The bill would prohibit funding for the Patient Protection and Affordable Care Act and the Health Care and Education Reconciliation Act of 2010.
The Gordon County Republican, who represents Georgia’s 9th Congressional District, also co-sponsored the Fair Tax Act.
“Under my proposal, not a single provision within the health care law would get a penny of funding, which would effectively end the costly and unconstitutional mandate on America,” Graves said Wednesday afternoon. “Additionally, the Fair Tax embodies the kind of reform that Americans are starving for, as it fundamentally reverses our debilitating tax system by abolishing the Internal Revenue Service and replacing all federal tax schemes with one retail sales tax program.”
Graves’ moves reflected the GOP spirit on Wednesday as Republicans took control of the House and rushed into a political fight with President Barack Obama about health care.
“It’s new energy,” incoming House Speaker John Boehner told reporters on Tuesday. The oath-taking Wednesday ends two years of Democratic dominance in the capital and ushers in a divided government in the run-up to the 2012 congressional and presidential elections. With campaigns but a short time away, Obama and congressional Republicans are set to square off over the size of government and the taxpayer dollars it spends.
Fresh from a Hawaii vacation, Obama told reporters aboard Air Force One on Tuesday that he expects Republicans initially to “play to their base.
“But I’m pretty confident that they’re going to recognize that our job is to govern and make sure that we are delivering jobs for the American people,” he added. “My hope is that John Boehner and (Senate GOP leader) Mitch McConnell will realize that there will be plenty of time to campaign for 2012 in 2012.”
For now, both parties will build their election-year cases in the congressional arena. It began Wednesday as California Democrat Nancy Pelosi handed the speaker’s gavel to Boehner. Republicans have promised to run the House with an eye toward saving and cutting spending in a manner more open to public scrutiny and debate.
The first spending cut vote is set for Thursday, a 5 percent reduction in the amount ticketed for lawmakers’ and committees’ offices and leadership staff. Aides estimate the savings at $35 million over the next nine months.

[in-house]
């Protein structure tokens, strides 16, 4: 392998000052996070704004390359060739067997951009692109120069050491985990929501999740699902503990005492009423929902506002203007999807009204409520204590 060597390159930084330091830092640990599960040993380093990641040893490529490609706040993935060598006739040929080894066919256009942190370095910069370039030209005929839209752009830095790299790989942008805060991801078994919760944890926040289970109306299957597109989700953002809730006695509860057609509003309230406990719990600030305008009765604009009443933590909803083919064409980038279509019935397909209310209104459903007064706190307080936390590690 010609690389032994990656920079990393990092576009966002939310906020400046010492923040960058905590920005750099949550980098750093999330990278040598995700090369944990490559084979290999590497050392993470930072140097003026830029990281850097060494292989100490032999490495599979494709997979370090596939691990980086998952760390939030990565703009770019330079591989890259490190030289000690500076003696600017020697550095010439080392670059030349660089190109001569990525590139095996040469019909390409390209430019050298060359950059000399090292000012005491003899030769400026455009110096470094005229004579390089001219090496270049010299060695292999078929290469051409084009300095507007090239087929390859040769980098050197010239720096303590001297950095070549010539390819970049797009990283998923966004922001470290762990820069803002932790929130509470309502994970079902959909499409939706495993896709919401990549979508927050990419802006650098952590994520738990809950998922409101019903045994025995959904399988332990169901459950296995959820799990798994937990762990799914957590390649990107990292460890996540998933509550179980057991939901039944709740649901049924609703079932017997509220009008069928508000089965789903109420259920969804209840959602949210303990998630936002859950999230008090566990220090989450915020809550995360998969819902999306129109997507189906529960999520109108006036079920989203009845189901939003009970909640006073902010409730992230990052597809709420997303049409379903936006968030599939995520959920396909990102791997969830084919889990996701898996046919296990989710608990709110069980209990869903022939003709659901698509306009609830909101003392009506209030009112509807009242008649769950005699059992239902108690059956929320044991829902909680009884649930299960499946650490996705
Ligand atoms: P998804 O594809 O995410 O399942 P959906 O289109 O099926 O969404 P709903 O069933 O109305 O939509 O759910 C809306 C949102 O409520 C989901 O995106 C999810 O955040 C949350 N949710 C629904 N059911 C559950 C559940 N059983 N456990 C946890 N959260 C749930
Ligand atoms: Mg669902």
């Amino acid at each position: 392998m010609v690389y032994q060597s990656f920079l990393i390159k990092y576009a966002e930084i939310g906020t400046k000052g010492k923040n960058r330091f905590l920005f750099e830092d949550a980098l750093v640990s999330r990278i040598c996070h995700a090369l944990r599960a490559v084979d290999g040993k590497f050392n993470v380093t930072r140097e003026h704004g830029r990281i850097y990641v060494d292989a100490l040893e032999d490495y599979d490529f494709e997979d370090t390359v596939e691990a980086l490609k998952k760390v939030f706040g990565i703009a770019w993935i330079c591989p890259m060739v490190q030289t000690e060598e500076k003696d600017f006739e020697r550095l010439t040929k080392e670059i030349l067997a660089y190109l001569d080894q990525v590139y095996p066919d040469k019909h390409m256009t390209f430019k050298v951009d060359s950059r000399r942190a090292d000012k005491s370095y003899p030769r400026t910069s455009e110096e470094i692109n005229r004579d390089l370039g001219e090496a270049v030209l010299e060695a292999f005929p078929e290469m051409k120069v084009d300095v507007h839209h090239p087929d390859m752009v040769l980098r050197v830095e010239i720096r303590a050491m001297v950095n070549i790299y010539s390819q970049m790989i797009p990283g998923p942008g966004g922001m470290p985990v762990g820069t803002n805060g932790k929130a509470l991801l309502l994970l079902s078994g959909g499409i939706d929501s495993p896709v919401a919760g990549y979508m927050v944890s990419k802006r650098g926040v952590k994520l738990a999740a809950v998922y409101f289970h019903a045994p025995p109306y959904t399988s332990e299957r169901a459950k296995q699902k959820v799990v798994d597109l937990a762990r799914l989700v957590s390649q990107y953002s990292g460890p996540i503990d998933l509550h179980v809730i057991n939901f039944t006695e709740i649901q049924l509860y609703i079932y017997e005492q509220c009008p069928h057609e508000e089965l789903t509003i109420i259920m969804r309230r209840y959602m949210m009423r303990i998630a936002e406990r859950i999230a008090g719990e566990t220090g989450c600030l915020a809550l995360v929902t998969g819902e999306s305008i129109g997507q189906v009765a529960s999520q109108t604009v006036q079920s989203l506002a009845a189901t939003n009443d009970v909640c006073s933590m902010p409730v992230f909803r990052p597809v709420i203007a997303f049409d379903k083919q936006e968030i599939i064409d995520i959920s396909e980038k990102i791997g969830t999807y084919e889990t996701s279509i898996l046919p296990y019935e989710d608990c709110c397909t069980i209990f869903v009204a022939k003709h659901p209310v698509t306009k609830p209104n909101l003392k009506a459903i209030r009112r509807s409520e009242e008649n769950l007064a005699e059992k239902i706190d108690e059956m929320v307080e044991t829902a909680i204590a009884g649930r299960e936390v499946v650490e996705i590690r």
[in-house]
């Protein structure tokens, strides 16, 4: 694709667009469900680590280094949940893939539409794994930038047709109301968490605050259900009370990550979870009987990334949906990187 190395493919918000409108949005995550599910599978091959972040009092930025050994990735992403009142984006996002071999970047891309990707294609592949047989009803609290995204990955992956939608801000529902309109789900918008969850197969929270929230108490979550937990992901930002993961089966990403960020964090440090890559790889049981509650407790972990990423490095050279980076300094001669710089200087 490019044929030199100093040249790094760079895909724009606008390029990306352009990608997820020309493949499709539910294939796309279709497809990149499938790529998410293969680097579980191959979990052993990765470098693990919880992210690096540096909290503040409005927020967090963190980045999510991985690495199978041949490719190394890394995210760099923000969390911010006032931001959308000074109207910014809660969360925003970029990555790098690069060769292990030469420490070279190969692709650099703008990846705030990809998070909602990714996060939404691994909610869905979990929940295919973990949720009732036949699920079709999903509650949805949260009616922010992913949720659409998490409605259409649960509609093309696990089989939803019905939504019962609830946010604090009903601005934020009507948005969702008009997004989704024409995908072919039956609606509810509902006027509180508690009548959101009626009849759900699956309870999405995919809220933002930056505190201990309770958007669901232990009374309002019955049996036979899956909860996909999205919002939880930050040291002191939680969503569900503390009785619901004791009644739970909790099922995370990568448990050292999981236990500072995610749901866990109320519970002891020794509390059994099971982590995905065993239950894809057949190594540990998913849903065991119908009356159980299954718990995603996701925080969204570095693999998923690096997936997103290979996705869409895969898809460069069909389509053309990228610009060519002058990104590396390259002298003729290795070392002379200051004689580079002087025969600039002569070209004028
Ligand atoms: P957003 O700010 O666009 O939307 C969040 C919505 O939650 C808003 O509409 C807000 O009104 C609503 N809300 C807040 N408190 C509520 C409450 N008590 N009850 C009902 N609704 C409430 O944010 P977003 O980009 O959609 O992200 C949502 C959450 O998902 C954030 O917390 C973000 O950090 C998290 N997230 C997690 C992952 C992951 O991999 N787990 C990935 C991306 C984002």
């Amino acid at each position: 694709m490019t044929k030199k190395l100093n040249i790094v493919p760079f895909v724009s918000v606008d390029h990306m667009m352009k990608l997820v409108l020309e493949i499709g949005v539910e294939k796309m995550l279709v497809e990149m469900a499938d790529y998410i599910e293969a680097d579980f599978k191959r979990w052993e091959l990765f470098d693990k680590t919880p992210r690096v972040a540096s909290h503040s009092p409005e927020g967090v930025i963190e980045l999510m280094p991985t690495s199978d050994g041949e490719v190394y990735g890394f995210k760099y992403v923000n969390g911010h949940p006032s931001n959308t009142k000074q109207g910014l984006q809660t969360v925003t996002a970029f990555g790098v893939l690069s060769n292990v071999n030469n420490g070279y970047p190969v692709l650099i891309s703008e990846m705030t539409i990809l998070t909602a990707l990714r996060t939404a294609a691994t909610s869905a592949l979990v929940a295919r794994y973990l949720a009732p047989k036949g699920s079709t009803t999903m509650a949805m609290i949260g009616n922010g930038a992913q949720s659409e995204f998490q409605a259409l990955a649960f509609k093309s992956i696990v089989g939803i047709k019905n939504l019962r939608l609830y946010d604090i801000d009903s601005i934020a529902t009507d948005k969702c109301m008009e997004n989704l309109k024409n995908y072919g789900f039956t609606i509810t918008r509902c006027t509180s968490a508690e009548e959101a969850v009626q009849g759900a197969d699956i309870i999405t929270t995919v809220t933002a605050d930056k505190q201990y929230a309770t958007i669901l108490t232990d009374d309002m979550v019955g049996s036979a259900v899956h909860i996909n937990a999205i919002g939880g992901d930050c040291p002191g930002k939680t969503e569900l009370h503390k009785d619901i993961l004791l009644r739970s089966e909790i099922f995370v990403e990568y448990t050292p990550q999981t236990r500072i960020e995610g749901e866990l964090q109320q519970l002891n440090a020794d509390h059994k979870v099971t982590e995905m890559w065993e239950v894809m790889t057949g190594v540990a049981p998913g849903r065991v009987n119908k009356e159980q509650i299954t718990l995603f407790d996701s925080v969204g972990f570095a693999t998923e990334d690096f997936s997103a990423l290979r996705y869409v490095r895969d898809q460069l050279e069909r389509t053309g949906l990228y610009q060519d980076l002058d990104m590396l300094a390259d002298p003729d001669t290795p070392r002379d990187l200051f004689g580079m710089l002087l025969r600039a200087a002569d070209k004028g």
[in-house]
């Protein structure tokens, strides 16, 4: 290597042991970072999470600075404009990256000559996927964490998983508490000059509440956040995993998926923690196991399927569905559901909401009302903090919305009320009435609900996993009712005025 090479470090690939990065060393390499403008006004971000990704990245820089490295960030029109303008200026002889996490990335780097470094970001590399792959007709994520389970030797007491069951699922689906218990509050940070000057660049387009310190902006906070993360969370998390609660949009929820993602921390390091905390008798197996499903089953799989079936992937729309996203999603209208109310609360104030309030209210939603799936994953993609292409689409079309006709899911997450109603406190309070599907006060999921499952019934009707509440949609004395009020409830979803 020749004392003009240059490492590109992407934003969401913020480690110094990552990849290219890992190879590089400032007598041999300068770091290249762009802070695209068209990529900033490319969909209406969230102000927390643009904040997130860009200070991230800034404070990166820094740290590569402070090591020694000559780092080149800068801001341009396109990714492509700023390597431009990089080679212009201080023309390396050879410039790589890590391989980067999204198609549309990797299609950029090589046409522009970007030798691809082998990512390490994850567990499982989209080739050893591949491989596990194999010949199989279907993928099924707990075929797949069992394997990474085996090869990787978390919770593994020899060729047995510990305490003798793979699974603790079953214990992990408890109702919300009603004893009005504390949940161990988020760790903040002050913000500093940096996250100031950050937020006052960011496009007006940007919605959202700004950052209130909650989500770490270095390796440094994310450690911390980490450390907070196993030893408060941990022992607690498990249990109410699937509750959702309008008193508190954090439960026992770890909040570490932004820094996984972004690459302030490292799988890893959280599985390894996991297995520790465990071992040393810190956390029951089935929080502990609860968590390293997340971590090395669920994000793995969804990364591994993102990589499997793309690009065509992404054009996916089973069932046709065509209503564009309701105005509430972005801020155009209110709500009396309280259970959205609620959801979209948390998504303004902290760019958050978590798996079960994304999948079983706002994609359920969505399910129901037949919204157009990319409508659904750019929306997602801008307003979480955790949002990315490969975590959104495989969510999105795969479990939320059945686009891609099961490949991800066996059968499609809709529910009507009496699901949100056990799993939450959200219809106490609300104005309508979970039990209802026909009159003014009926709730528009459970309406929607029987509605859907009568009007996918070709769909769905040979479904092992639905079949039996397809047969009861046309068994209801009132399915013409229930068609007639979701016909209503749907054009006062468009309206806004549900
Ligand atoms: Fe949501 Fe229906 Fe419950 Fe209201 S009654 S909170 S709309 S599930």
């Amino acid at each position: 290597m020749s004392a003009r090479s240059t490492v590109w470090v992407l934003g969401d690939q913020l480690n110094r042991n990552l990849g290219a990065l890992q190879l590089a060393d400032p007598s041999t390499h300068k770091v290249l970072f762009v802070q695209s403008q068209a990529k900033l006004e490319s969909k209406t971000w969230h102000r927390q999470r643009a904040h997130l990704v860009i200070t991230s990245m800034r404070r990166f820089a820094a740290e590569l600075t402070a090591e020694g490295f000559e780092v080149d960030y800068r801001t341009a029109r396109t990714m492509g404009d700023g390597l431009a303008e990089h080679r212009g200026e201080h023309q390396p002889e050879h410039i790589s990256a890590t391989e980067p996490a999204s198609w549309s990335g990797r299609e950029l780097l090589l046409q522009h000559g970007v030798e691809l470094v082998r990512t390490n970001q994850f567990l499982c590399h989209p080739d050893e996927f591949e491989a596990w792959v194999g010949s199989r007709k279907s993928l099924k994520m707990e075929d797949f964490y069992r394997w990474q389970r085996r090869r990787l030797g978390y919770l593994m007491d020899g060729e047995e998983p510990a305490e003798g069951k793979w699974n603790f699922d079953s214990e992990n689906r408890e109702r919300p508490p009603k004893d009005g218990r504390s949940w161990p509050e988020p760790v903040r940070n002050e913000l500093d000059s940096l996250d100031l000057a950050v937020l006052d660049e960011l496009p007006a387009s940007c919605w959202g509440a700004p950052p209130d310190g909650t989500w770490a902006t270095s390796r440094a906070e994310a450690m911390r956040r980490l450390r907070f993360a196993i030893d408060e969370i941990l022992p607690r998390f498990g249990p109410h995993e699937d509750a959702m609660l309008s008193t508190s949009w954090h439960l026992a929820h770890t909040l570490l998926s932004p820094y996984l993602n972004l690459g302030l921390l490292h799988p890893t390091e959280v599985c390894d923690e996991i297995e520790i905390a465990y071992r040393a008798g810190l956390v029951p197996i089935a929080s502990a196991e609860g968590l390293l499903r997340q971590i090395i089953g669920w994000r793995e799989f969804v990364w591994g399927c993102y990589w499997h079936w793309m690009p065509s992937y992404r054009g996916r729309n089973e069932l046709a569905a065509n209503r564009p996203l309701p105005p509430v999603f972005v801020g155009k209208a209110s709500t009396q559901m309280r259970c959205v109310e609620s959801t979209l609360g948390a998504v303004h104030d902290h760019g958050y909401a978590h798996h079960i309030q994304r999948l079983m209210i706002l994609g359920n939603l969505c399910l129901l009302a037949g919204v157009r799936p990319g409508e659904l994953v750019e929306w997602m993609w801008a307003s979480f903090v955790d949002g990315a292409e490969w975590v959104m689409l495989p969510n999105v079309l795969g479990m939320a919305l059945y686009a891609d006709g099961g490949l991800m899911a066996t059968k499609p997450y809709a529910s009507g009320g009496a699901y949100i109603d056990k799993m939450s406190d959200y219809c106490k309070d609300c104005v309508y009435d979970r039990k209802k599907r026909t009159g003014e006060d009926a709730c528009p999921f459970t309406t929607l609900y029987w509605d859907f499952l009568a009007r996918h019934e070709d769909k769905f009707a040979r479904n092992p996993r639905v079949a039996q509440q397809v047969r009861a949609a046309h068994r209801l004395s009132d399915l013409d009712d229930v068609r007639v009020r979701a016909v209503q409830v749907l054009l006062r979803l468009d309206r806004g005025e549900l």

Republicans have pledged to vote at least once a week on bills that cut spending.
But Republicans acknowledge they must do more than oppose Obama’s every proposal, as they did the past two years of Democratic rule. That might mean compromise, anathema to GOP hardliners, setting up the potential for conflicts in the party.
One of the first votes this week will be the enactment of a series of rule changes that Republicans crafted to increase openness in Congress’ proceedings. Despite that, the new majority intends to pass the health care repeal next week without committee hearings or permitting Democrats a chance to seek changes.
Republicans also have decided to ignore estimates from the Congressional Budget Office that the bill as it originally passed would cut spending by $143 billion over the next decade.
“These two bills, de-funding the president’s health care law and enacting the Fair Tax, respond to America’s November mandate to reject government expansion and enact policies that protect our liberties and empower American families and business,” Graves said. “As this Congress moves forward, I will remain committed to these policies of reform and continually work to restore the people’s faith in their House.”
The Associated Press contributed to this story